Ephemeroptera: Heptageniidae of Gunnison County, Colorado
Ecdyonurus (Nixe) criddlei(McDunnough) 1927
Criddle's Flat-headed Mayfly, Western Ginger Quills
Updated 18 Dec 2018
Recently, in 2004, McCafferty changed this animal's name from Nixe criddlei to Ecdyonurus criddlei. There are many references to Nixe criddlei and the older name Heptagenia criddlei in species lists and the literature of the late 20th century.
E. criddlei is found across Western Canada and the Western United States down to northern Mexico.
On this website:
Photos, Map, Museum specimens, DNA - Barcodinglife.org
Photos and more from Troutnut
Argyle,DW and Edmunds,GF 1962 Mayflies (Ephemeroptera) of the Curecanti Reservoir Basins Gunnison River, Colorado. University of Utah Anthropological Papers 59 (8) 178-189.
Discussed as Heptagenia criddlei.
Bedarik,AF and Edmunds,GF 1980 Descriptions of larval Heptagenia from the Rocky Mountain region (Ephemeroptera: Heptageniidae). Pan-Pacific Entomologist (56) 51-62. PDF
Discussed as Heptagenia criddlei. Shows this species is present in Gunnison County.
Colletti,PJ; Blinn,DW; Pickart,A and Wagner,VT 1987 Influence of different densities of the mayfly grazer Heptagenia criddlei on lotic diatom communities. Journal of the North American Benthological Society 6(4):270-280. PDF
McCafferty,WP 2004 Contribution to the systematics of Leucrocuta, Nixe, and related genera (Ephemeroptera: Heptageniidae). Transactions of the American Entomological Society 130(1): 1-9.
The author moves Nixe criddlei into the genus Ecdyonurus because it has all the features of the Ecdyonurus simplicioides species group. Quote from page 3: "For the purposes of recognizing Ecdyonurus in North America, i.e., the simplicioides species group of Ecdyonurus, especially from the closely related genera Leucrocuta and Nixe, it may be diagnosed as having generally plesiotypic larvae with well-developed male eyes, an unmodified pronotum, a gill tuft with two or more filaments present at base of gill lamellae 6 (usually well-developed), and the three caudal filaments with well-developed interfacing setae; and in adults, as having proximate male eyes in addition to having penes (e.g., Fig 98 [Traver 1935], Fig. 4g [Demoulin 1964], Figs 103, 106 ;Jensen 1966]) with divergent lobes that have spines present ventrally, a medially extended lateral sclerite dorsally, narrowly attenuate titillators, and that lack developed dorsolateral spines." He notes that the genera Ecdyonurus, Leucrocuta and Nixe are very similar.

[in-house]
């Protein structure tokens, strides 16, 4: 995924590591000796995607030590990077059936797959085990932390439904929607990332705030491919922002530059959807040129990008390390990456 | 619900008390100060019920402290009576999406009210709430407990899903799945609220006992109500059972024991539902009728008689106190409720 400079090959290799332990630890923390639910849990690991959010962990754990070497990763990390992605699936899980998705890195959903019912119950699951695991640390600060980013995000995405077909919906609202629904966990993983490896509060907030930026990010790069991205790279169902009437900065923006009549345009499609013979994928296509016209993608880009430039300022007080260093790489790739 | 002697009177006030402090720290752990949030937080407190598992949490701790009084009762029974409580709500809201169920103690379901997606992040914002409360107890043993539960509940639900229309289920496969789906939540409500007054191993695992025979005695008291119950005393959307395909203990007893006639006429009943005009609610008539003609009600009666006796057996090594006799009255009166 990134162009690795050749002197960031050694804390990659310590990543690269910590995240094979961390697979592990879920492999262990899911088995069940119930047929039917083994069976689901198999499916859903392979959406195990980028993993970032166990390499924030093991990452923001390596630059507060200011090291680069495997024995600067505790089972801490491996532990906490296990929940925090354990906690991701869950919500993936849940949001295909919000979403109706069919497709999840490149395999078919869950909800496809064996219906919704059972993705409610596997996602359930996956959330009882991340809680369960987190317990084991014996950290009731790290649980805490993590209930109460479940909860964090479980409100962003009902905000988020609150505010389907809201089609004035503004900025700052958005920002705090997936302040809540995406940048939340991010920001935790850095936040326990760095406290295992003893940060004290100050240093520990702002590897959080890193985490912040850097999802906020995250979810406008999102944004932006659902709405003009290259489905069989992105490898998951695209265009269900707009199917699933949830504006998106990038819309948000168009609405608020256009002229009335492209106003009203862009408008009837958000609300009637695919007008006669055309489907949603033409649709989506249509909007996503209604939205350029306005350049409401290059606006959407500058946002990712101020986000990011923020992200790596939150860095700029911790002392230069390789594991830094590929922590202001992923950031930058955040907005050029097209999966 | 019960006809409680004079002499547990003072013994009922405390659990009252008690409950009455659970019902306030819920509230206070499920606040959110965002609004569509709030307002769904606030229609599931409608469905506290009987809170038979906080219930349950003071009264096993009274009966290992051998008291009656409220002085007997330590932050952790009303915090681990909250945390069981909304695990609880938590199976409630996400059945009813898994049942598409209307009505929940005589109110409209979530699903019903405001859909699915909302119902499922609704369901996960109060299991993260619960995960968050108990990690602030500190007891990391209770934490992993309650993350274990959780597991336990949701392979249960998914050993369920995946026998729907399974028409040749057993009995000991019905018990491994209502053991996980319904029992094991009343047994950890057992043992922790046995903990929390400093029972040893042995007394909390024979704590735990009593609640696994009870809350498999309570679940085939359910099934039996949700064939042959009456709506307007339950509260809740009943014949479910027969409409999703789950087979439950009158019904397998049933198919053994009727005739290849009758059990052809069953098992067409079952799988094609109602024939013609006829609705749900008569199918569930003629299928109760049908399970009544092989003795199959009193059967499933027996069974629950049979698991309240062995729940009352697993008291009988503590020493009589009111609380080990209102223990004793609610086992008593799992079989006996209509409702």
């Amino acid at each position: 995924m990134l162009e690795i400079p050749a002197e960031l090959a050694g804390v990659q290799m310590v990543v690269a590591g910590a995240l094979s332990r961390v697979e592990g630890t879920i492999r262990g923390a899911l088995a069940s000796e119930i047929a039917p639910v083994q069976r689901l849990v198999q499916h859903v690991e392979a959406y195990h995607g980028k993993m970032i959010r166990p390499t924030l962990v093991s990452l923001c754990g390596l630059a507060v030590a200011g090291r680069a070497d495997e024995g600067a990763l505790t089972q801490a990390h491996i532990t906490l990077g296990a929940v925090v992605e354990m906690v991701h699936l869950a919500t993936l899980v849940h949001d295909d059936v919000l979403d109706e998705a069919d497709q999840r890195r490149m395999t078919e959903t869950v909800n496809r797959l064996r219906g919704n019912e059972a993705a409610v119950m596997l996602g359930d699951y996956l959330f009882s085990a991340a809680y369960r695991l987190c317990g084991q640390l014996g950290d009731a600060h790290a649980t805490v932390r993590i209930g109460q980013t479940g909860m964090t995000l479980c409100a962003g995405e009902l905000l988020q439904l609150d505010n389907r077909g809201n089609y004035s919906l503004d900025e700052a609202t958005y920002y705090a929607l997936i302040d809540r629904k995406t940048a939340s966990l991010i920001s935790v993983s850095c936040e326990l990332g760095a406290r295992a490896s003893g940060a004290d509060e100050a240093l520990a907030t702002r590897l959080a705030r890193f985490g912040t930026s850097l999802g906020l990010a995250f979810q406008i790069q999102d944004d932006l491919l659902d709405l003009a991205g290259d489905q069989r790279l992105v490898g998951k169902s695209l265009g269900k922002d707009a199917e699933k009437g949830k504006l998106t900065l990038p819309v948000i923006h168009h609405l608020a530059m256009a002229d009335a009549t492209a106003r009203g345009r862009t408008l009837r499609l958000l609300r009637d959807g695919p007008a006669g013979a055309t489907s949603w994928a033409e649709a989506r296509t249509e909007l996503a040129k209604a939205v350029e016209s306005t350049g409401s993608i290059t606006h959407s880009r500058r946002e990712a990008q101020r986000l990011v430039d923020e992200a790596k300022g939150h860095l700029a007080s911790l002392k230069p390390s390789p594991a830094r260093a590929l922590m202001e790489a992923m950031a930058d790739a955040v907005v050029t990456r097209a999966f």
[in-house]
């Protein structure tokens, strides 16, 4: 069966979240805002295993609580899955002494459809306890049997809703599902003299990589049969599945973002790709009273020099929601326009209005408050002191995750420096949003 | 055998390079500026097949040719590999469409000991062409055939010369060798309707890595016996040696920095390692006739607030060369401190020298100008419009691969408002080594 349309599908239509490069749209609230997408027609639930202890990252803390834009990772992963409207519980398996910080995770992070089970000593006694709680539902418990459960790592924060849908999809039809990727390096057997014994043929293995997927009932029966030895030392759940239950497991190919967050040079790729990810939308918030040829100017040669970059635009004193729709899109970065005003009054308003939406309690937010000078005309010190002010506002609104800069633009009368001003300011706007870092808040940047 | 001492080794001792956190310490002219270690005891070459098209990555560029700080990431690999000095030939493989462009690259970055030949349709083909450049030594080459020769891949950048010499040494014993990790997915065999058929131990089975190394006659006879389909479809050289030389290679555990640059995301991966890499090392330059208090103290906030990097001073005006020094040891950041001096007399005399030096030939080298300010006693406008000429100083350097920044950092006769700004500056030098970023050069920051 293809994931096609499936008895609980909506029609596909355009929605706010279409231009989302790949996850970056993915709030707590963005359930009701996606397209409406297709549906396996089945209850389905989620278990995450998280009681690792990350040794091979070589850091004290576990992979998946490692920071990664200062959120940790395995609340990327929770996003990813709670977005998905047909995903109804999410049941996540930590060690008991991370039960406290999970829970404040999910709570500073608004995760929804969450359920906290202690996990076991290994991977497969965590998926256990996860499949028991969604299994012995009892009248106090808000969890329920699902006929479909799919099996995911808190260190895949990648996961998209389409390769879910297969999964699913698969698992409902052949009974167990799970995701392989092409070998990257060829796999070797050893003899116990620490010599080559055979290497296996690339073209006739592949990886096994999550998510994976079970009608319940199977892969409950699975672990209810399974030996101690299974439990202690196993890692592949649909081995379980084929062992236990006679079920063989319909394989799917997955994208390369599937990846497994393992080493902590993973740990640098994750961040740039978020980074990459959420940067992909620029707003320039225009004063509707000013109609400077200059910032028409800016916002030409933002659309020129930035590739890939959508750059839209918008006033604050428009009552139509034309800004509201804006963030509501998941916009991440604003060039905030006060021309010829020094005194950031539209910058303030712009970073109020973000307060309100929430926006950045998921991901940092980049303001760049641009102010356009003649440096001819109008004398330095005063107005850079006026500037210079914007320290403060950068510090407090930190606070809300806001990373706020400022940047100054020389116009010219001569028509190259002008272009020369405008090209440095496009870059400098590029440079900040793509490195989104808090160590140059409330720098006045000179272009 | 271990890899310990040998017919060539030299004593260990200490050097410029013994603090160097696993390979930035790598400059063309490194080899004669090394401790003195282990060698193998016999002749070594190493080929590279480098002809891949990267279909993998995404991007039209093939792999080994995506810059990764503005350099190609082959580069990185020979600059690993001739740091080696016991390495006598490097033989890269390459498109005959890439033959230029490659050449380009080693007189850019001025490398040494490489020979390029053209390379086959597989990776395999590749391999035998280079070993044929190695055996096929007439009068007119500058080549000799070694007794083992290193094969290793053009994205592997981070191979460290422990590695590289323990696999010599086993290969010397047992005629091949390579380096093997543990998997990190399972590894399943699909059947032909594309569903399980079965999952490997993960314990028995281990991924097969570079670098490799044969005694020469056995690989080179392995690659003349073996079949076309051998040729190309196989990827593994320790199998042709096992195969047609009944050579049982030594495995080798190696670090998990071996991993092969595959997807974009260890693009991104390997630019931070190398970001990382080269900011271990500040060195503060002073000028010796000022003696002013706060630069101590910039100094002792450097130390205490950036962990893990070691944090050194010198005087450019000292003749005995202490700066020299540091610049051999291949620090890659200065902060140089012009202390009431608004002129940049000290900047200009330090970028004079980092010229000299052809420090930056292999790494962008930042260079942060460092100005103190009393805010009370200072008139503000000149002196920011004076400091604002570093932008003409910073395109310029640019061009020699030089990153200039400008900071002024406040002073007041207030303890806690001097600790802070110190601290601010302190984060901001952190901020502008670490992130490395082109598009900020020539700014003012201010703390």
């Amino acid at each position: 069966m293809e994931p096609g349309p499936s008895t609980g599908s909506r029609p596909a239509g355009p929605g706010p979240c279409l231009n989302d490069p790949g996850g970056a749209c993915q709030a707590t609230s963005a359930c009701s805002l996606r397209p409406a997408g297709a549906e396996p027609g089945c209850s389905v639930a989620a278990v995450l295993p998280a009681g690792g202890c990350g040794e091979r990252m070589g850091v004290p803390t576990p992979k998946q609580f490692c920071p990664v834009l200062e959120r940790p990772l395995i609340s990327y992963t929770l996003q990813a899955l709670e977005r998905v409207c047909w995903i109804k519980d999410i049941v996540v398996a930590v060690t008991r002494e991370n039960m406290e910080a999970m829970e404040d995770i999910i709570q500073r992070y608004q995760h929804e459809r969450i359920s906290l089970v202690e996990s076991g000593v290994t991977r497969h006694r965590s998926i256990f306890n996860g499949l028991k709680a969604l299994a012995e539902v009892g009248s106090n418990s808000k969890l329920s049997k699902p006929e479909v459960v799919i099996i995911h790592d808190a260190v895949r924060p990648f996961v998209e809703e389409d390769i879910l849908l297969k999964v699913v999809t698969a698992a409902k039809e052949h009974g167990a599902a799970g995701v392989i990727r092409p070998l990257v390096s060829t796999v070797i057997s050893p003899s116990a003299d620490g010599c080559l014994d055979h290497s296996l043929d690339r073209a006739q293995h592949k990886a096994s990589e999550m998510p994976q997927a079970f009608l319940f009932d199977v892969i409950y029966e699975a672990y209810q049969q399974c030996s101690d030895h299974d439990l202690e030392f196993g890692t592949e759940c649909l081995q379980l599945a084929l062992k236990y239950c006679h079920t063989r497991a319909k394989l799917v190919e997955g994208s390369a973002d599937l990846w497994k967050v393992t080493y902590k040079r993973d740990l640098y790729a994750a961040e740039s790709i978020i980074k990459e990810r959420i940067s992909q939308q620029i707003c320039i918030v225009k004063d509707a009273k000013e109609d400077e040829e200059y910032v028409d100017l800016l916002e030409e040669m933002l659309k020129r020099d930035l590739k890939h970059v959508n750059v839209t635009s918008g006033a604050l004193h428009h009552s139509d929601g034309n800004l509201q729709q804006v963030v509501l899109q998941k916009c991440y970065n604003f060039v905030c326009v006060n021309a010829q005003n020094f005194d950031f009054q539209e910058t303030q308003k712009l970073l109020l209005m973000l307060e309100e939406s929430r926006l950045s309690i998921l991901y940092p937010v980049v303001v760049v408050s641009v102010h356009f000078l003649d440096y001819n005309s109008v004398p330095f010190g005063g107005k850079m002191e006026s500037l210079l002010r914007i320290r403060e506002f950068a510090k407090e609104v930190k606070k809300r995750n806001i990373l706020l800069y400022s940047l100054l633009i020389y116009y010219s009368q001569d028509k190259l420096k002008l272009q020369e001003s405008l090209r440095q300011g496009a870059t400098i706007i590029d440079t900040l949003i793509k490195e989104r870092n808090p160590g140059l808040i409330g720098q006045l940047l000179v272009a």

McCafferty,WP; Durfee,RS and Kondratieff,BC 1993 Colorado mayflies (Ephemeroptera): an annotated inventory. Southwestern Naturalist 38 3, 252-274. PDF
Discusses this species as Nixe criddlei. Quote from page 261: "It is likely that some of the Heptagenia spp. reported from the upper Gunnison River drainage system by Argyle and Edmunds (1962) are referable to this species."
McCafferty,WP and Provonsha, AV The Mayflies of North AmericaSpecies List (Version 8Feb2011)
Here is the geographic range and synonyms:
Ecdyonurus criddlei (McDunnough), 1927 [CAN:NW;MEX:SW;USA:NW,SW]
* Ecdyonurus otiosus (McDunnough), 1935 (syn.)
* Ecdyonurus rosea (Traver), 1935 (syn.)
* Ecdyonurus salvini (Kimmins), 1934 (syn.)
* Heptagenia criddlei McDunnough, 1927 (orig.)
* Heptagenia otiosa McDunnough, 1935 (syn.)
* Heptagenia rosea Traver, 1935 (syn.)
* Heptagenia rubroventris Traver, 1935 (syn.)
* Heptagenia salvini Kimmins, 1934 (syn.)
* Nixe criddlei (McDunnough), 1927 (comb.)
* Nixe otiosa (McDunnough), 1935 (syn.)
* Nixe rosea (Traver), 1935 (syn.)
* Nixe salvini (Kimmins), 1934 (syn.)
McDunnough,J 1927 A new Heptagenia from the Yellowstone Region (Ephemeroptera). Canadian Entomologist 59:261.
Described as Heptagenia criddlei
Moody,EK; Corman,JR and Bogan,MT 2016 Caught between a rock and a hard mineral encrustation: long-lived aquatic insects accumulate calcium carbonate deposits in a montane desert stream. Western North American Naturalist, 76(2), 172-179. PDF
Quote from page 177:"Long-lived species that go through many larval instars may be less likely to accumulate CaCO3 encrustation due to their higher molting frequency. Of the aquatic insects, mayflies tend to have particularly high numbers of larval instars (Fink 1980), but only one long-lived mayfly was represented in our stream: Ecdyonurus criddlei. Although the life history of E. criddlei has not been studied, congeneric species pass through at least 18 larval instars (Rawlinson 1939). This high molting frequency might explain why we never found Ecdyonurus with CaCO3 deposits. "
Zuellig,RE; Kondratieff,BC; Rhodes,HA 2002 Benthos recovery after an episodic sediment release into a Colorado Rocky Mountain river. Western North American Naturalist 62 (1) 59-72.
Discusses this species as Nixe criddlei.